The Football Boy, a short story
The Football Boy is a motivational story of a kid who challenges the world in his love for football.
” Kick it Rohon.”
But he looked unperturbed as if he was determined not to do anything with his foot. Even he did not allow his right foot to touch the tip of the grass. Whatever he did he used the left one.
Every time I bought a football for him, his eyes glistened not in happiness but in depression. I wished him to try at least. I pretended not to observe him when he stood in front of the mirror and kept looking at his right foot, in disbelief and detachment.
Even sometimes he approached the ball and touched it with the tip of his right foot and then started sobbing.
I told him. But he remained silent. His calm posture tormented me, accelerating my tension.
2021, 2nd March:
He was one of the best footballers in the junior football team. My son, my Rohon, was only twelve then, with dimples in both checks, always filled with smiles and exuberating happiness.
His school organised a football match on their silver jubilee. He was mad in excitement. Nothing he talked about except football and the techniques he acquired with hard practice. He slept with football, ate with football, and read football. He was just crazy with his inexorable passion for football.
“Momma, I’ll be a big footballer, you see.”
“Pele or Maradona?”
I was in the gallery when he was skidding in the school field like a rabbit along with the team.
All the people, parents and teachers and friends, were jeering at them. I watched Rohon looking confident in his blue jersey. Like a blue bird, he was darting towards the opponent with great agility and vigour. It was a spectacular sight. Little boys in blue and red were marching along the field in sovereign delight. The ball was changing sides again and again. A red jersey passed the ball to his teammate. Rohon was trying hard to grab a chance. One boy gave a long pass that almost entered the goal box if the goalkeeper could not defend it. I looked at Rohon. He bent his legs and swinging his chest backwards again pushed it forward. His slender abs were glistening in sweat. Then he pushed his neck forward and positioning himself perfectly, pushed the ball with his head. At the same moment another boy, just opposite him came running for the ball and collided hard with him. Within a blink of an eye, I found Rohon lying on the ground, writhing in pain. I screamed out and started running towards him ignoring everything. Immediately, the teachers and health team were there. The ambulance came and took him. His right foot was fractured. After some diagnosis, the doctor applied a plaster cast for six weeks and advised not to move it for three months. But even after one year he never tried to do anything with his foot except limp cautiously. He put his whole pressure on the left foot and used the right foot only for balance as if it was fragile, made of glass.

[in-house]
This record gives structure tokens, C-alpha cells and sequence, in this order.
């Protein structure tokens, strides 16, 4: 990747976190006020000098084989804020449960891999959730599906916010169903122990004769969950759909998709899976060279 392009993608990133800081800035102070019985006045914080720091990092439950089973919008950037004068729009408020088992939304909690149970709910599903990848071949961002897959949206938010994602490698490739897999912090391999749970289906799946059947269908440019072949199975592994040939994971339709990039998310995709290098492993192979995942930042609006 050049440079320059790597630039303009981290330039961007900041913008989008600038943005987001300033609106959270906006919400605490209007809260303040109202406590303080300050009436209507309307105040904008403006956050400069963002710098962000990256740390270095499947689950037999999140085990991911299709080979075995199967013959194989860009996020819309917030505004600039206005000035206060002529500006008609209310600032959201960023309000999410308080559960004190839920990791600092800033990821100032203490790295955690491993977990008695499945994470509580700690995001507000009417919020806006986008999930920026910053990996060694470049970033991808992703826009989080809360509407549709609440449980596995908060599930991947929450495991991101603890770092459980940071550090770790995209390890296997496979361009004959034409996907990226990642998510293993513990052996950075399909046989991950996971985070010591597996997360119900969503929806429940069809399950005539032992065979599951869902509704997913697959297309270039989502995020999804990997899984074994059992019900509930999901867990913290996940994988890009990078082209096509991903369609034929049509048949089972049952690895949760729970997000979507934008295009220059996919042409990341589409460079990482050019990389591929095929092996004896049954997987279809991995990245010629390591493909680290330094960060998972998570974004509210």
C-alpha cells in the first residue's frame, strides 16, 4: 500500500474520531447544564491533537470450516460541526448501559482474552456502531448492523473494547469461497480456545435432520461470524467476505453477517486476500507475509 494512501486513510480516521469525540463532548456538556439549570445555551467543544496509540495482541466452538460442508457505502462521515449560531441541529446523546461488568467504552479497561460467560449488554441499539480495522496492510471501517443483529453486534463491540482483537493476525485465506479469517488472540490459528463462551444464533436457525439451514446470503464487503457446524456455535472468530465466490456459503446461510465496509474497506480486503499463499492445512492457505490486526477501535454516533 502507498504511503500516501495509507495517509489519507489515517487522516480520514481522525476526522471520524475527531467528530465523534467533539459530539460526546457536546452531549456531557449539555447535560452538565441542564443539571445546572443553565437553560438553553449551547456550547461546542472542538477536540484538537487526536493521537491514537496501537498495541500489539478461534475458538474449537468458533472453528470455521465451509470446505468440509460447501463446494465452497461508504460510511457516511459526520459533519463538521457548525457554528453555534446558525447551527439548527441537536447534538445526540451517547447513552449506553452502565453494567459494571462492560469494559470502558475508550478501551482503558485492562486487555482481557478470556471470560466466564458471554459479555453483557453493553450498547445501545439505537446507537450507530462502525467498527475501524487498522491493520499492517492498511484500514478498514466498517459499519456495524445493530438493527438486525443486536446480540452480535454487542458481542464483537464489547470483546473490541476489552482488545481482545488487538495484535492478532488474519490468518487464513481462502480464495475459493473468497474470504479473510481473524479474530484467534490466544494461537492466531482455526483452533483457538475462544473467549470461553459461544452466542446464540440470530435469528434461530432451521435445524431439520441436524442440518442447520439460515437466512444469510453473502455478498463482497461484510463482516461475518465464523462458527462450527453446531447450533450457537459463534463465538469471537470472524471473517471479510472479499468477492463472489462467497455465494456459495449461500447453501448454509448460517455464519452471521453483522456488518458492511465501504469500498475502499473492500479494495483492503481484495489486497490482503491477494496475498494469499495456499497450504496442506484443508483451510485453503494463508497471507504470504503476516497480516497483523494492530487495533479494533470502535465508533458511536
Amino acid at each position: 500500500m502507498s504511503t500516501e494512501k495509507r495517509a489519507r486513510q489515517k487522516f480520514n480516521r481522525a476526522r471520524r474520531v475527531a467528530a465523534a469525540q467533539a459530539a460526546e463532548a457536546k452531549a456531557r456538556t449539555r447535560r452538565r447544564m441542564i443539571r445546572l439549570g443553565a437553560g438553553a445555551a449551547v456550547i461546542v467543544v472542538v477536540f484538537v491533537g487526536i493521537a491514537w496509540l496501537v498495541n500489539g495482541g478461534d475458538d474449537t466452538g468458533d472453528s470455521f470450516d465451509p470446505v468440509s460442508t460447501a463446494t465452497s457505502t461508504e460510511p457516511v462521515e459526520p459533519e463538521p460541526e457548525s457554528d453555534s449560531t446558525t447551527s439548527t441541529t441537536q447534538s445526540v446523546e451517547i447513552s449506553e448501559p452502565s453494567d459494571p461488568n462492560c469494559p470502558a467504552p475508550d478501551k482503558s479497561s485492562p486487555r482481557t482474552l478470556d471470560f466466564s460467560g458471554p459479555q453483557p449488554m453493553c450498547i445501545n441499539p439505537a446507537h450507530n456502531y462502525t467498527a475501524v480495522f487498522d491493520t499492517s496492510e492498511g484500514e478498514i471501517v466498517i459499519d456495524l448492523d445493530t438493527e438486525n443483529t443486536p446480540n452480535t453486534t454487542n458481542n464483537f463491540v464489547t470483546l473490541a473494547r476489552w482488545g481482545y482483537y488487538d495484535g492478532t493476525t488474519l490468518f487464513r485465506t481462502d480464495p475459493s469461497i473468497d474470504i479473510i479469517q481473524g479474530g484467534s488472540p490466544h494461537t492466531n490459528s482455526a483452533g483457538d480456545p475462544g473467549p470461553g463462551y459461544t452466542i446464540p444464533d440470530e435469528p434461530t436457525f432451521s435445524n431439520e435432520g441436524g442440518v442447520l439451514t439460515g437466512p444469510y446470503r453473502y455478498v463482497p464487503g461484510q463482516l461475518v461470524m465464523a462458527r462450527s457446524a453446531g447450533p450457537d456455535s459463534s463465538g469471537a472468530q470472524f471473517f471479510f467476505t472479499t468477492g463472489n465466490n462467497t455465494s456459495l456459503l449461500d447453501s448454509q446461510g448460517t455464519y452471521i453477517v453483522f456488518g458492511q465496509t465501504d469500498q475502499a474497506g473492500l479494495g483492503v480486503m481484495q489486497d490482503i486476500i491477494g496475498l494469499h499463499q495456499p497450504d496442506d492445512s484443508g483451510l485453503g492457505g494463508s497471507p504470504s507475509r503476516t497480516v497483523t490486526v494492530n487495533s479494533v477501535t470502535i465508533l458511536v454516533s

I never saw his dimples filled with smiles from then. He remained sad and silent. That chatterbox whose mouth never stopped even in sleep got silent. That relentless passion for playing halted with an abrupt turn. His brooding face seemed forlorn and dejected. He remained silent, alone and afraid. Sometimes his eyes burned in an inordinate rage and sometimes they were just haunted by fear or shadow of it. And my heart broke into thousand shards, oozing silent blood.
I consulted the doctor. He advised me to take him to the field again. I had no desire to take him to the same battleground that snatched so many things from him, from me.
The doctor insisted that his leg was cured but he was in fear. We had to break the trauma to make him normal. I hired a good coach at the house and tried to bring back his lost love. But nothing worked. No one could crack the shield of panic cloaking him. Persuasion, scolding nothing worked. He denied touching the ball with his foot.
Then I started taking him to the school ground where every afternoon the coach trained the students. We watched how the students passed the ball, how dribbled, threw-ins, defended and more.
And it was almost over one month…our sitting in the gallery and watching the others playing. Rohon watched the boys playing and I watched him, his eyes sometimes sparkling, sometimes sad, his hands and legs etching to touch something but then all subdued…all agitation dimmed under the shroud of trepidation.
One day we were leaving the ground early before the players packed up. As we were crossing the corner towards the school gate suddenly a ball rushed toward him. I shrieked in fear. It was about to knock Rohon down. But he rose his right foot and kicked it hard to the field. He stood there transfixed as if stunned at his own transgression.
The coach again threw the ball lightly towards him. It halted in front of him.
“Kick it”, I whisper.
His friends shouted out,
“Pass the ball Rohon.”
They grabbed the situation and tried to break the phobia.
The situation grew tense. No one came to fetch the ball. Everyone waited for him.
“Pass the ball Rohon, pass it.”
Rohon was looking fixed at the ball. Maybe he was hovering in distrust and disbelief.
Finally, he raised his right foot and kicked the ball. It just rolled a bit and stopped. He marched on with stubbornness and kicked it again, hard. The ball flew up and bumped the goalpost.
I stood there in amazement and tears. Rohon started running through the ground yelling and crying at the same time. Standing at the corner of the ground, I kept watching the blithe spirit ready to fly again.
Hey, I am Munmun, the phoenix fabulist who wants to tell you stories. I love to read stories and I love to weave stories. I feel life is an amalgamation of multiple stories, colourful threads, and threads of pain, pleasure, hope, and hopelessness. We just need to pick those hues and arrange them, knitting them with our own emotions and perception. So let’s celebrate the stories of life.